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Montana Field Guide

Montana Field Guides

Douglas-fir - Pseudotsuga menziesii

Native Species

Global Rank: G5
State Rank: S5
(see State Rank Reason below)

Agency Status
MNPS Threat Rank:
C-value: 4

External Links

State Rank Reason (see State Rank above)
See rank details.
  • Details on Status Ranking and Review
    Douglas-fir (Pseudotsuga menziesii) Conservation Status Review
    Review Date = 05/24/2012
    View State Conservation Rank Criteria
    Population Size

    Score0 - Large: Generally >100,000 individuals.

    Range Extent

    Score0 - Widespread species within Montana (occurs in 5% or more of the state or generally occurring in 6 or more sub-basins.) as well as outside of Montana.

    Area of Occupancy

    Score0 - High: Occurs in >25 Subwatersheds (6th Code HUC’s).

    Environmental Specificity

    Score0 - Low: Species is a generalist that occurs in a variety of habitats and/or is tolerant of disturbed or degraded habitats (C -Values of 1-4).


    Score0 - Stable or Increasing: Population size, range, and/or available habitat stable, increasing or fluctuating in the recent past (approximately 30 years).


    Score0 - Low: Impacts, if any, to the species are expected to be minor or insignificant (affecting <10% of populations) in severity, scope and immediacy.

    Intrinsic Vulnerability

    Score0 - Low Vulnerability: Species does not have any unusual or specific life history or biological attributes or limted reproductive potential which makes it susceptible to extirpation from stochastic events or other adverse impacts to its habitat and thus slow to recover.

    Raw Conservation Status Score

    Score 0 total points scored out of a possible 19.

General Description
Evergreen trees up to 60 m tall with spreading branches and narrow to broadly conical crowns. Bark of older trees thick, furrowed and gray with reddish brown between furrows. Leaves yellow- to blue-green, single, spirally arranged and spreading, 15–25 mm long, stomates lacking on upper surface. Leaf buds conical. Seed cones narrowly ellipsoidal, 3–6 cm long, maturing the first season and shed entire. Scales broadly rhombic, stiff, pubescent, subtended by a longer 3-lobed bract. Seeds winged. Our plants are var. glauca (Lesica 2012. Manual of Montana Vascular Plants. BRIT Press. Fort Worth, TX).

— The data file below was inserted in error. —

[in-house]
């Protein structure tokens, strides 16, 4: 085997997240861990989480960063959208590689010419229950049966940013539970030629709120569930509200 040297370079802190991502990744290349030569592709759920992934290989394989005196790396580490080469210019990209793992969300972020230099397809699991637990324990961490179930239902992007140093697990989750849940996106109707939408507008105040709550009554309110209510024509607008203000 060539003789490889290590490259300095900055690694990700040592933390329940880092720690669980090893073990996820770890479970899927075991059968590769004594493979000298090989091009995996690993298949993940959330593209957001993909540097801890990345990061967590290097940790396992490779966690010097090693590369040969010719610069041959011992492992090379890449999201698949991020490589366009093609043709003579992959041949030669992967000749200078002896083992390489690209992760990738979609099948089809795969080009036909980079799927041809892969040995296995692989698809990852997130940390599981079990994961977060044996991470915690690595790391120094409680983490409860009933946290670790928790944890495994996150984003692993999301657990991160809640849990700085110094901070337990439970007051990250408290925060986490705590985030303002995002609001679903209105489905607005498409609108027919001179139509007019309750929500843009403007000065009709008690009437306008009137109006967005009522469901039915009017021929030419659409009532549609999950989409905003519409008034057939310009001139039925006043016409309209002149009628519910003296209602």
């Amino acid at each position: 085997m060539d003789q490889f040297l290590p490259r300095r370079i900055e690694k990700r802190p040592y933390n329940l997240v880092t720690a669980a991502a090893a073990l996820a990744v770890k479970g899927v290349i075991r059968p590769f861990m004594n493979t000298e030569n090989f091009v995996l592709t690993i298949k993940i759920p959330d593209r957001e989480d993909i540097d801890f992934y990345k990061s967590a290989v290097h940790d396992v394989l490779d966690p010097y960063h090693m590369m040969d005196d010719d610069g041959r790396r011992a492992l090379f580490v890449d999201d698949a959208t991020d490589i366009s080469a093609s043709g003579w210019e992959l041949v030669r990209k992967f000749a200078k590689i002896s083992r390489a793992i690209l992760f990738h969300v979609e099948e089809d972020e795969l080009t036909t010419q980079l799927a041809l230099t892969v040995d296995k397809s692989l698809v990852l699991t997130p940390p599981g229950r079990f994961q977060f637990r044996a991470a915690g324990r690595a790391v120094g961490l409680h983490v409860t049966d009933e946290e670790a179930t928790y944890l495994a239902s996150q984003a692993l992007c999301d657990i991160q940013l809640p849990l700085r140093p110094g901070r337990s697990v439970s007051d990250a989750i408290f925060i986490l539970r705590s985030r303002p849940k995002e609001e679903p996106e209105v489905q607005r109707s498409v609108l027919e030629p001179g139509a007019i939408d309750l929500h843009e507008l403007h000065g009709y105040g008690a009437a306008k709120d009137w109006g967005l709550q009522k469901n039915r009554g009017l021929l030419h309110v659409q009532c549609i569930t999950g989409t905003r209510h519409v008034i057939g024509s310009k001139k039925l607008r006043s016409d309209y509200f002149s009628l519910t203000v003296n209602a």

Species Range
Montana Range


Range Comments
In MT across the western two-thirds of the state; BC to AB south to CA, TX, and Mexico (Lesica 2012. Manual of Montana Vascular Plants. BRIT Press. Fort Worth, TX).

Observations in Montana Natural Heritage Program Database
Number of Observations: 16818

(Click on the following maps and charts to see full sized version) Map Help and Descriptions
Relative Density



(Observations spanning multiple months or years are excluded from time charts)

Dry to mesic forests; valleys to subalpine and on the plains along the Missouri River (Lesica 2012. Manual of Montana Vascular Plants. BRIT Press. Fort Worth, TX).

  • Additional ReferencesLegend:   View Online Publication
    Do you know of a citation we're missing?
    • Artley, D. K. 1978. Predicting duff reduction from broadcast burning in western larch/Douglas fir stands. M.S. Thesis, University of Montana, Missoula.
    • Fraas, W.W. 1992. Bitterbrush growth and reproductive character in relation to browsing in southwest Montana. M.Sc. Thesis. Bozeman, MT: Montana State University. 137 p.
    • Gross, J.A. 1998. Elk use of various sized cattle exclosures. M.Sc. Thesis. Bozeman, MT: Montana State University. 40 p.
    • Grove, A.J. 1998. Effects of Douglas fir establishment in southwestern Montana mountain big sagebrush communities. M. Sc.Thesis. Bozeman, MT: Montana State University. 150 p.
    • Guenther, G.E. 1989. Ecological relationships of bitterbrush communities on the Mount Haggin Wildlife Management Area. M.Sc. Thesis. Bozeman, MT: Montana State University. 73 p.
    • Hoffman, T.L. 1996. An ecological investigation of mountain big sagebrush in the Gardiner Basin. M.Sc. Thesis. Bozeman, MT: Montana State University. 84 p.
    • Johnson, J.R. 1966. The effects of some environmental influences on big sagebrush, Artemisia tridentata Nutt., reinvasion. M.Sc. Thesis. Bozeman, MT: Montana State University. 100 pp.
    • Johnson, T. W. 1982. An analysis of pack and saddle stock grazing areas in the Bob Marshall Wilderness. M.Sc.Thesis. Bozeman, MT: Montana State University. 105 p.
    • Lesica, P., M.T. Lavin, and P.F. Stickney. 2012. Manual of Montana Vascular Plants. Fort Worth, TX: BRIT Press. viii + 771 p.
    • Little, E.L., Jr. 1979. Checklist of United States trees (native and naturalized). Agriculture Handbook No. 541. U.S. Forest Service, Washington, D.C. 375 pp.
    • Steinberg, P. D. 2002. Pseudotsuga menziesii var. glauca. In: Fire Effects Information System, [Online}. U. S. Department of Agriculture, Forest Service, Rocky Mountain Research Station, Fire Sciences Laboratory.
  • Web Search Engines for Articles on "Douglas-fir"
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Citation for data on this website:
Douglas-fir — Pseudotsuga menziesii.  Montana Field Guide.  .  Retrieved on , from